Put yourself in your customers' shoes and think about how you'd feel about the renewal process and next steps. In doing so, target your attention on how your customers prefer to pay, and then simplify this process where possible.

The holy grail is an auto-renew on a preferred credit card, of course. However, that comes with its own challenges of maintaining an active card on file and a solid chase stream if the card fails to post. Or if customers are auto-renew-averse, give them an attractive alternative to renew for multiple terms. By doing so, you avoid the attrition windows, and consumers reap the benefits.

4. Turn renewals into a team effort. 

Retention marketing should not be limited to the employees who send out renewal instructions. Everyone who touches part of the renewal process plays an integral role in setting and keeping the right cadence in customer retention.

Start this delegation with your customer-facing team. Do their actions convey that they believe in your product and that they are empowered to satisfy the customer? Additionally, evaluate the personality and engagement of your customer communication messages. Ask yourself (and answer honestly): Are we customer-driven? Or do we make our decisions based on "the system"?

Check in on your team by secret-shopping your own call center, and take note of individuals who carry through in successful customer renewal efforts. Celebrate a happy customer, and reward the staff members who consistently blend the needs of the customer with the health of the company.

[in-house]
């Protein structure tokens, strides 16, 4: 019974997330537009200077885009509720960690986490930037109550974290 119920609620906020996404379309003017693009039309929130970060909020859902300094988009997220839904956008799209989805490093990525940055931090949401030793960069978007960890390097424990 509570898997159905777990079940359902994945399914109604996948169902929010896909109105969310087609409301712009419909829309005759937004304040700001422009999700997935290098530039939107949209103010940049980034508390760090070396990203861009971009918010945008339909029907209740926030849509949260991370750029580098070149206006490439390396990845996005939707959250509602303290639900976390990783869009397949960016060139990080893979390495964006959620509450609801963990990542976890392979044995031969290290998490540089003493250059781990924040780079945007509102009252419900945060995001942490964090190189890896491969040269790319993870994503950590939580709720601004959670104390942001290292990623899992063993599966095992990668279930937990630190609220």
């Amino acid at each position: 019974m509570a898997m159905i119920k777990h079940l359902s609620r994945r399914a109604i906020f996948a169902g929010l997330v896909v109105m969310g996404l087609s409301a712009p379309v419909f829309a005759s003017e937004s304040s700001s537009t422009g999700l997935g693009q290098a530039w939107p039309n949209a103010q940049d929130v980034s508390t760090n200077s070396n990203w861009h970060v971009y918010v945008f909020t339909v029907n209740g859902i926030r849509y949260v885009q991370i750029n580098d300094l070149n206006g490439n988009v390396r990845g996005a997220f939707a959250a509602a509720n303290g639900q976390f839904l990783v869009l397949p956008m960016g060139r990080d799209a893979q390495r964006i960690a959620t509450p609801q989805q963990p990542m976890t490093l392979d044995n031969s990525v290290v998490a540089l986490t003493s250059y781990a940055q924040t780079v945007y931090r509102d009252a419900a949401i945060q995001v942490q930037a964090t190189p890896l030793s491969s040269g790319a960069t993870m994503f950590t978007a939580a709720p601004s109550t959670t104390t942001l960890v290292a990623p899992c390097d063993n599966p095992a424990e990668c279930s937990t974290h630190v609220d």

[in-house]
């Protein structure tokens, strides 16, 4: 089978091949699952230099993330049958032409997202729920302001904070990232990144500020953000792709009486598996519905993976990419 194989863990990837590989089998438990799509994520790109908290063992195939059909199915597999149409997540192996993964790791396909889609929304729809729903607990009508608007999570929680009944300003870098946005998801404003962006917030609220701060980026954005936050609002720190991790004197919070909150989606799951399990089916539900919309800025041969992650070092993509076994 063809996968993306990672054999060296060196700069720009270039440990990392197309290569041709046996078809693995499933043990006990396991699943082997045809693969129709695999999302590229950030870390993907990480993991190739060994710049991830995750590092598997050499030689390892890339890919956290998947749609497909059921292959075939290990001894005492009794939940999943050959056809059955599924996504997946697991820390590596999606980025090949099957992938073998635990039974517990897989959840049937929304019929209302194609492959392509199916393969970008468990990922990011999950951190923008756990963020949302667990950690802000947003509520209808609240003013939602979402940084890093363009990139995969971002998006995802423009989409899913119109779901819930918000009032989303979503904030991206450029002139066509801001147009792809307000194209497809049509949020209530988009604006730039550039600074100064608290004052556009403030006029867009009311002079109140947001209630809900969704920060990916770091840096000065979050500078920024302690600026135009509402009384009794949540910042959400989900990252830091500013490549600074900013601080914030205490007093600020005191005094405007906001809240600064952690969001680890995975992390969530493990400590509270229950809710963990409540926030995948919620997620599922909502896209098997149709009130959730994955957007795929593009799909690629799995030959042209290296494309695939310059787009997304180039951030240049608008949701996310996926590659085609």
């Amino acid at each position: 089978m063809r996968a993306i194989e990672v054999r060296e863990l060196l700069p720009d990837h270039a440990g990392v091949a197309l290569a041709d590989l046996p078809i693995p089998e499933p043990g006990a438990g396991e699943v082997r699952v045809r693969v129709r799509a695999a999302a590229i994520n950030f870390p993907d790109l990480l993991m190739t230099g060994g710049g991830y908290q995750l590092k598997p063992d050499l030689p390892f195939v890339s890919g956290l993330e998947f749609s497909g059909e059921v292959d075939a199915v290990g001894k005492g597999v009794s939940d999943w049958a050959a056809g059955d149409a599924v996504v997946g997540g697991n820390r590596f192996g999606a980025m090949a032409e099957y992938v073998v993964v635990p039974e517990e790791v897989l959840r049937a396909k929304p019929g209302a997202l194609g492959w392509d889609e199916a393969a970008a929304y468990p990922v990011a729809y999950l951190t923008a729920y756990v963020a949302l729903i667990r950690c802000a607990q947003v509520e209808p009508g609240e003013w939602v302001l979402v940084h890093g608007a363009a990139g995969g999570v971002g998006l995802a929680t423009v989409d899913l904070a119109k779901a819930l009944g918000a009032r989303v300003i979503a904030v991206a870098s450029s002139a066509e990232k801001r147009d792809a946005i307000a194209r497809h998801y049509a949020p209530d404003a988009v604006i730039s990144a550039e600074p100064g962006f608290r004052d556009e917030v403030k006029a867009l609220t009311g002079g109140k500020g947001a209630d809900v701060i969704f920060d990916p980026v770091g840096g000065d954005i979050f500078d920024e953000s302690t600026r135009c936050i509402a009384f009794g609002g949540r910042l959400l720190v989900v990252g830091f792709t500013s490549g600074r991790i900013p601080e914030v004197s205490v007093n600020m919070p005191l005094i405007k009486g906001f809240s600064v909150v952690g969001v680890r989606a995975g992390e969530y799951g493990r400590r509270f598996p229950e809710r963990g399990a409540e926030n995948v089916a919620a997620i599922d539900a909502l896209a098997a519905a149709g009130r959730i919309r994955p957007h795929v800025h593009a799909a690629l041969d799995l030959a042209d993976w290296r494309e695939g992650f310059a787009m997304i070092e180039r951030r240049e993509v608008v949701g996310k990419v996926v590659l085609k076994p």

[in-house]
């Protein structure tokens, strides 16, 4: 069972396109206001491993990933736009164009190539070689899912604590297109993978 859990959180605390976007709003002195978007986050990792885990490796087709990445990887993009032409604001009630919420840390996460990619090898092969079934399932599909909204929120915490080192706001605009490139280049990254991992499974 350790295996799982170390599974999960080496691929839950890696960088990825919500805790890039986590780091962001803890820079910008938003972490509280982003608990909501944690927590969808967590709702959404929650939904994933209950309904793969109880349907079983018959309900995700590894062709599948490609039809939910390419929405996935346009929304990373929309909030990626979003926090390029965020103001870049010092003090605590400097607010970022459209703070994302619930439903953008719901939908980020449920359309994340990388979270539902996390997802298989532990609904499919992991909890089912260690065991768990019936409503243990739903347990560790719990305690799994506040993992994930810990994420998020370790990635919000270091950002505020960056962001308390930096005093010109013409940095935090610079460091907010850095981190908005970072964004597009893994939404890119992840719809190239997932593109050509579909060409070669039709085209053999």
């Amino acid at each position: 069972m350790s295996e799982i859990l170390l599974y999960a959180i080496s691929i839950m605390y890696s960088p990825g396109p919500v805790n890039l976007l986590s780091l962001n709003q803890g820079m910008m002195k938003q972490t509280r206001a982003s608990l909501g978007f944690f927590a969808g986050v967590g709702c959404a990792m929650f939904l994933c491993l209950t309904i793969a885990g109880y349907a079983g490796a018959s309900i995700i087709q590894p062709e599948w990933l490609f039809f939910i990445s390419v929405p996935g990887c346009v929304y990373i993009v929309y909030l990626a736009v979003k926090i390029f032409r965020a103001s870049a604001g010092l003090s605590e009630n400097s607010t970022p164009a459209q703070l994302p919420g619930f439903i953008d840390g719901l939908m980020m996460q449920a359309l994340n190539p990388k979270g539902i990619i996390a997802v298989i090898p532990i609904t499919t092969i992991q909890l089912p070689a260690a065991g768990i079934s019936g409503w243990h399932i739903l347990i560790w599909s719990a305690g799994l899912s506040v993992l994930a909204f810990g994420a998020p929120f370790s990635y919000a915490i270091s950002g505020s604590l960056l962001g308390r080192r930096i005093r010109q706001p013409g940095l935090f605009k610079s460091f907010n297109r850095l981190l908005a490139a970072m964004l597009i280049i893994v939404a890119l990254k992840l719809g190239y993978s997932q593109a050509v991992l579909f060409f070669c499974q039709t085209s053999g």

5. Develop early warning indicators. 

First-time renewers, often referred to as "converters," behave differently than those who have renewed multiple times. Consequently, you should break down your renewal prospects by converter versus renewer or similar cohorts within your particular audiences. This makes it simpler to take action if a subset is underperforming.

Keep in mind that not all customers are equally likely to renew, nor will all of them renew for the same reasons. The buyer wooed by a promotional offer or free trial may be less apt to renew than the loyal purchaser who has been around for months or years. Determine customers' key motivators using Net Promoter Score surveys and other data sources. Then, leverage the results to get ahead of the “renewal cliff” for each group.

Remember, customers engage because they want to, not because they have to. Use the power of persuasion to reinforce customers' decisions and keep them active, satisfied members of your brand community. Although it might not have the same sizzle as acquisition, retention certainly will have far-reaching payoffs in the future.

Image Credit: Jirsak/Shutterstock
Gayle Taskey
Gayle Taskey Member
Gayle Teskey is the CEO and founder of Membership Corporation of America, a consultative and marketing services organization with a specialization in enthusiast membership organizations and affinity marketing. Since 1993, Teskey’s hands-on approach to leadership has driven MCA to refine the best practices in consumer marketing, membership acquisition and retention, marketing technology, and creative development to meet the needs of today's membership communities.